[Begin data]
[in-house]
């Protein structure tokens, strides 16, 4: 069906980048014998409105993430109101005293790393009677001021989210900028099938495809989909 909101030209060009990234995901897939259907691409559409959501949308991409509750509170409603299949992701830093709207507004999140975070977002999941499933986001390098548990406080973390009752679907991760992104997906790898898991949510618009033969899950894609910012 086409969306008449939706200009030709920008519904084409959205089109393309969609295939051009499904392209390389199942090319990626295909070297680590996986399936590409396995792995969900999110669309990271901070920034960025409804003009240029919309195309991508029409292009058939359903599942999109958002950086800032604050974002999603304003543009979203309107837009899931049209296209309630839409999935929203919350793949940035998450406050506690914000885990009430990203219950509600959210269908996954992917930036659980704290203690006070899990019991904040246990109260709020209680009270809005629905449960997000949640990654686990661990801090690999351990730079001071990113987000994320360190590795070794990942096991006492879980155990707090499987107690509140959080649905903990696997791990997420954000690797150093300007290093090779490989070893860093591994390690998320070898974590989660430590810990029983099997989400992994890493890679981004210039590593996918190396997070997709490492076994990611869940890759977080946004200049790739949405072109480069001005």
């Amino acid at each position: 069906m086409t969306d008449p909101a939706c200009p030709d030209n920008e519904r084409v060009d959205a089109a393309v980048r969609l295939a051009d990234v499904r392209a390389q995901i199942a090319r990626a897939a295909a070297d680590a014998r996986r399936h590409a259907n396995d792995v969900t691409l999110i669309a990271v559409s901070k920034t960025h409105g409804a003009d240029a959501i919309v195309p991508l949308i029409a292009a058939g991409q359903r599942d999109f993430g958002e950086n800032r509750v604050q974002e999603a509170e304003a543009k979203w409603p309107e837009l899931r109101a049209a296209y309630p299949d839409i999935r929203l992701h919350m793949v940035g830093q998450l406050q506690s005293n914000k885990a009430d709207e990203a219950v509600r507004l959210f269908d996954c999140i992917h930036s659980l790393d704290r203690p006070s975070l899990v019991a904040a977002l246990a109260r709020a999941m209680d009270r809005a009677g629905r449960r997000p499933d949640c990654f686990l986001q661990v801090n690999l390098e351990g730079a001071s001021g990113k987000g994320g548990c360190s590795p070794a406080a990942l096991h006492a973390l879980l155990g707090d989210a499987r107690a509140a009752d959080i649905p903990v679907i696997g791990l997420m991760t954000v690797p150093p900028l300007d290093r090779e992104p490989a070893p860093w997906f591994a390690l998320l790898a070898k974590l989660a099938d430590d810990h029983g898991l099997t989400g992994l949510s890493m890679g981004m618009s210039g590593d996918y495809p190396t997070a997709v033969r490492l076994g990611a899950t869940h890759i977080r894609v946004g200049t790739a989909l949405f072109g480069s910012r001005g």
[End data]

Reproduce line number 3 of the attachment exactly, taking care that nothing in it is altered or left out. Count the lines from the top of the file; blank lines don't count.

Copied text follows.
């Amino acid at each position: 069906m086409t969306d008449p909101a939706c200009p030709d030209n920008e519904r084409v060009d959205a089109a393309v980048r969609l295939a051009d990234v499904r392209a390389q995901i199942a090319r990626a897939a295909a070297d680590a014998r996986r399936h590409a259907n396995d792995v969900t691409l999110i669309a990271v559409s901070k920034t960025h409105g409804a003009d240029a959501i919309v195309p991508l949308i029409a292009a058939g991409q359903r599942d999109f993430g958002e950086n800032r509750v604050q974002e999603a509170e304003a543009k979203w409603p309107e837009l899931r109101a049209a296209y309630p299949d839409i999935r929203l992701h919350m793949v940035g830093q998450l406050q506690s005293n914000k885990a009430d709207e990203a219950v509600r507004l959210f269908d996954c999140i992917h930036s659980l790393d704290r203690p006070s975070l899990v019991a904040a977002l246990a109260r709020a999941m209680d009270r809005a009677g629905r449960r997000p499933d949640c990654f686990l986001q661990v801090n690999l390098e351990g730079a001071s001021g990113k987000g994320g548990c360190s590795p070794a406080a990942l096991h006492a973390l879980l155990g707090d989210a499987r107690a509140a009752d959080i649905p903990v679907i696997g791990l997420m991760t954000v690797p150093p900028l300007d290093r090779e992104p490989a070893p860093w997906f591994a390690l998320l790898a070898k974590l989660a099938d430590d810990h029983g898991l099997t989400g992994l949510s890493m890679g981004m618009s210039g590593d996918y495809p190396t997070a997709v033969r490492l076994g990611a899950t869940h890759i977080r894609v946004g200049t790739a989909l949405f072109g480069s910012r001005g």